Odgers' Australian Senate Practice Thirteenth Edition

Chapter 1 - The Senate and its constitutional role

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Composition of the Senate

The Senate consists of 76 senators, 72 of whom are elected by the people of the six states, 12 from each. The people of the Australian Capital Territory and the Northern Territory each elect two senators.

The Constitution, s. 24, authorises the Parliament to change the sizes of the two Houses, but they are linked by the provision that the number of members of the House “shall be, as nearly as practicable, twice the number of the senators”. For this purpose, senators for the territories are not counted.[20] The effect of this provision is to maintain the role of the Senate of ensuring that the Commonwealth Parliament is broadly representative of the nation as a whole and not subject to excessive domination by members from the more populous states. This is of considerable practical importance if, following simultaneous dissolution of the two Houses, they remain in dispute over legislation and a joint sitting is required (see Chapter 21 for further consideration of this matter). Section 122 of the Constitution authorises the Parliament to grant representation to the territories.

From 1901 until 1949, the size of the Senate was 36, six from each state. From 1949 until 1975, it was 60, ten from each state. In 1975 the size of the Senate was increased to 64 by addition of four senators elected by the two major territories (two each). The size of the Senate was again increased in 1984 by increasing the number of senators from each state from ten to twelve. The changes in the sizes of the Houses were accomplished by the Representation Acts; the provisions for territory senators are now in the Commonwealth Electoral Act, ss. 40-44.

The Constitution provides that in deciding the size of the Senate, “equal representation of the several Original States shall be maintained and that no Original State shall have less than six senators” (s. 7). A state cannot be deprived of its equal representation in the Senate without the consent of its people (s. 128).

The Constitution states that senators shall be “directly chosen by the people of the State, voting, until the Parliament otherwise provides, as one electorate” (s. 7). No use has been made of the possibility of departing from the principle of each state voting as one electorate. Because of the improved representation of electors by the proportional method of election of senators instituted in 1948, the principle of each state voting as one electorate is now essential to the Senate’s, and the Parliament’s, effectiveness and should be retained. This principle is a protection against “localism” in the election of senators. It also strengthens the bicameral quality of the Commonwealth Parliament by giving each House a distinctive system of election. The representational value of the Senate would be diminished not only if the representative base were to be subject to artificial manipulation, but, even more so, if single-member electorates were to be introduced, for it is in addressing the inadequacies of an electoral system on the single-member basis as used for the House of Representatives that the Senate is able to strengthen the representativeness of the Parliament as a whole. In this respect the compositional structure of the Australian Senate is, by design, superior to that of the United States Senate where, in the normal course, only one senator is elected in a state on each occasion.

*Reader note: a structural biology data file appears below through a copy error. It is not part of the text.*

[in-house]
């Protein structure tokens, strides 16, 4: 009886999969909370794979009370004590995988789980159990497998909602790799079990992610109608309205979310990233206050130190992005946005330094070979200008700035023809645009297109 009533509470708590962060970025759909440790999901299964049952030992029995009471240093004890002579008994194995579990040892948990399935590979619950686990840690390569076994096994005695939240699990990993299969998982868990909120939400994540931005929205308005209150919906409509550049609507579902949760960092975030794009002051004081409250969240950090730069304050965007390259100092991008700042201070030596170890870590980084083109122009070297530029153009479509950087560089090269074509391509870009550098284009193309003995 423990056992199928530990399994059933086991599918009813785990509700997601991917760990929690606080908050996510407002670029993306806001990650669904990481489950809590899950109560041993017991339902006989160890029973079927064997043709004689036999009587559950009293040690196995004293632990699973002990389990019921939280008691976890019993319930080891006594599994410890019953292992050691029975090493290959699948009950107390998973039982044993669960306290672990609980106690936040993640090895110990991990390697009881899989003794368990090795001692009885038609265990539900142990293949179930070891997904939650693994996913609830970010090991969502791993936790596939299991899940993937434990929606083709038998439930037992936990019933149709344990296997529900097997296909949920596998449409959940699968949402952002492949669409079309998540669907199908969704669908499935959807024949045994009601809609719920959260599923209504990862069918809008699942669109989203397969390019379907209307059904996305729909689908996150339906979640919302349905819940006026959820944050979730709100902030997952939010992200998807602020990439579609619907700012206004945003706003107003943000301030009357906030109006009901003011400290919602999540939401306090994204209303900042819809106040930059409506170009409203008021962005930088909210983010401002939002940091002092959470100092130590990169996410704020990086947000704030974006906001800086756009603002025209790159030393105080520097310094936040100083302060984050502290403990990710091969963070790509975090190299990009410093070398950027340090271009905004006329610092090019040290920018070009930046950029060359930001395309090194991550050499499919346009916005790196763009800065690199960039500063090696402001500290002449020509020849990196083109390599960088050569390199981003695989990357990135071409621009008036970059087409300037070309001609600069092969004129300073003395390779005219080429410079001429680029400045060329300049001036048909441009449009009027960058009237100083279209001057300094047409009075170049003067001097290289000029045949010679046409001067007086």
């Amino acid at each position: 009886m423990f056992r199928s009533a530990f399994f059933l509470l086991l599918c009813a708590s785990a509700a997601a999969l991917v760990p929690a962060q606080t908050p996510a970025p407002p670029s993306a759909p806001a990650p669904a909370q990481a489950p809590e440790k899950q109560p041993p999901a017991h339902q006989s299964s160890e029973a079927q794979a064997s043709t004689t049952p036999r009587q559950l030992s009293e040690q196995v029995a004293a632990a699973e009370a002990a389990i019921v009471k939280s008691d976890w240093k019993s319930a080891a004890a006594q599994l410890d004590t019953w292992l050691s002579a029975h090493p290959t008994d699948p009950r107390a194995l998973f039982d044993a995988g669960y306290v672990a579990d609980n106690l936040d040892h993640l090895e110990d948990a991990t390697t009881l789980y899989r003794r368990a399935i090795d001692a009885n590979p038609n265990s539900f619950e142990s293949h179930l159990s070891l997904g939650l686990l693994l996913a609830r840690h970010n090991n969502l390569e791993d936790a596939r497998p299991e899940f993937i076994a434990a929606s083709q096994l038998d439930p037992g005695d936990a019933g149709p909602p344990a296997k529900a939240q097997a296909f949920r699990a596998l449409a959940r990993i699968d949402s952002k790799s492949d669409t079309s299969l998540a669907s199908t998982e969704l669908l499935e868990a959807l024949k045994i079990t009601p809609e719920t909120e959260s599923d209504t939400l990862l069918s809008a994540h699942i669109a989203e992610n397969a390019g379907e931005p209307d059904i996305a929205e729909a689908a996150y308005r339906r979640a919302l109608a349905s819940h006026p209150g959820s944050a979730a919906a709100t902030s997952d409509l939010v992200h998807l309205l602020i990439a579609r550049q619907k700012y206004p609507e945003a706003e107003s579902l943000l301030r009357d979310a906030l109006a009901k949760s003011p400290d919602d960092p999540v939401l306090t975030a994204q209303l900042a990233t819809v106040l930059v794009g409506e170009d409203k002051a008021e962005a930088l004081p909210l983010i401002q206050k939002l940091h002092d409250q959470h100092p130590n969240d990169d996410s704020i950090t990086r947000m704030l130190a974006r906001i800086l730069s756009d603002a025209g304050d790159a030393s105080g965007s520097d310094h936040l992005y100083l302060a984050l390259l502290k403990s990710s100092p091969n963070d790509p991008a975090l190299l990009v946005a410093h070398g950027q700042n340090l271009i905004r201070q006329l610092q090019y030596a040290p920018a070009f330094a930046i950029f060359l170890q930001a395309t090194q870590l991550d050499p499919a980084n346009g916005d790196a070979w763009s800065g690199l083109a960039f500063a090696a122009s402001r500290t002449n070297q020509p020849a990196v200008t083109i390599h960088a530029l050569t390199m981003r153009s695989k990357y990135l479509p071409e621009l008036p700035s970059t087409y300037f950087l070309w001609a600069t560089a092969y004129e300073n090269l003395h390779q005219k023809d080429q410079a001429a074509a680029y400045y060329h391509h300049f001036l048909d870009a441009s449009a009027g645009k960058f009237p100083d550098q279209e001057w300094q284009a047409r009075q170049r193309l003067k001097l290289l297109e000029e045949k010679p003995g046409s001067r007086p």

The Constitution also states that, until the Commonwealth Parliament decides otherwise, the Queensland Parliament “may make laws dividing the State into divisions and determining the number of senators to be chosen for each division” (s. 7). This provision has never been used. In 1982 the Commonwealth Parliament passed a private senator’s bill, the Senate Elections (Queensland) Bill 1981, removing from the Queensland State Parliament the right to divide Queensland for the purpose of electing senators.

When it was decided, in accordance with section 122 of the Constitution, to include senators elected by the Australian Capital Territory and the Northern Territory, the principle of proportional representation was retained by providing for election of two senators by each territory voting as a whole. Territory representation in the Senate accordingly recognises both majority and minority electoral strength. In the case of the ACT, for instance, since 1980 all House of Representatives members have usually been from the Australian Labor Party; in the Senate, however, one senator has been from each major party.


20. Attorney-General (NSW) ex rel McKellar v Commonwealth (1977) 139 CLR 527.

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